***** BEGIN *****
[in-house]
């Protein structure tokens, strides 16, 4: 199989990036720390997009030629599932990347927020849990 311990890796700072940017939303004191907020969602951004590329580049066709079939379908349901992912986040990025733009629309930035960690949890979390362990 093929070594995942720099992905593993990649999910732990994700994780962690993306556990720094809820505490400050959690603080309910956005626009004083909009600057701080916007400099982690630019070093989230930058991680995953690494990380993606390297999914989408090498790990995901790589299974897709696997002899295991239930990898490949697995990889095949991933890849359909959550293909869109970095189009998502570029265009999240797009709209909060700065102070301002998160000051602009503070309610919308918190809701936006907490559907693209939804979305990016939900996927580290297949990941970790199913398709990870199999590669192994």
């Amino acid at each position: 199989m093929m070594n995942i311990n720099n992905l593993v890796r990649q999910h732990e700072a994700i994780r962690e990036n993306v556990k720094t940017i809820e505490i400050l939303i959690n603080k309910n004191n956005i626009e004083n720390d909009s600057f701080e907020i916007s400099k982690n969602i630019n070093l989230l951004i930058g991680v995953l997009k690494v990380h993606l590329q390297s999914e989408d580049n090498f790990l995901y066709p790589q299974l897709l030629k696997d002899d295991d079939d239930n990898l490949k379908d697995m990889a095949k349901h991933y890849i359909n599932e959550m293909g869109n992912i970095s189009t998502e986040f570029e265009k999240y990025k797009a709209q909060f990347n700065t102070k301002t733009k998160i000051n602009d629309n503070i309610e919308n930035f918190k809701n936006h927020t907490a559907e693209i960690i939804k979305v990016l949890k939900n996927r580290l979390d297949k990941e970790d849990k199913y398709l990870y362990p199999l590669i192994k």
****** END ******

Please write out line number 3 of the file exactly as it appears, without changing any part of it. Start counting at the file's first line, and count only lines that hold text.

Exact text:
């Amino acid at each position: 199989m093929m070594n995942i311990n720099n992905l593993v890796r990649q999910h732990e700072a994700i994780r962690e990036n993306v556990k720094t940017i809820e505490i400050l939303i959690n603080k309910n004191n956005i626009e004083n720390d909009s600057f701080e907020i916007s400099k982690n969602i630019n070093l989230l951004i930058g991680v995953l997009k690494v990380h993606l590329q390297s999914e989408d580049n090498f790990l995901y066709p790589q299974l897709l030629k696997d002899d295991d079939d239930n990898l490949k379908d697995m990889a095949k349901h991933y890849i359909n599932e959550m293909g869109n992912i970095s189009t998502e986040f570029e265009k999240y990025k797009a709209q909060f990347n700065t102070k301002t733009k998160i000051n602009d629309n503070i309610e919308n930035f918190k809701n936006h927020t907490a559907e693209i960690i939804k979305v990016l949890k939900n996927r580290l979390d297949k990941e970790d849990k199913y398709l990870y362990p199999l590669i192994k």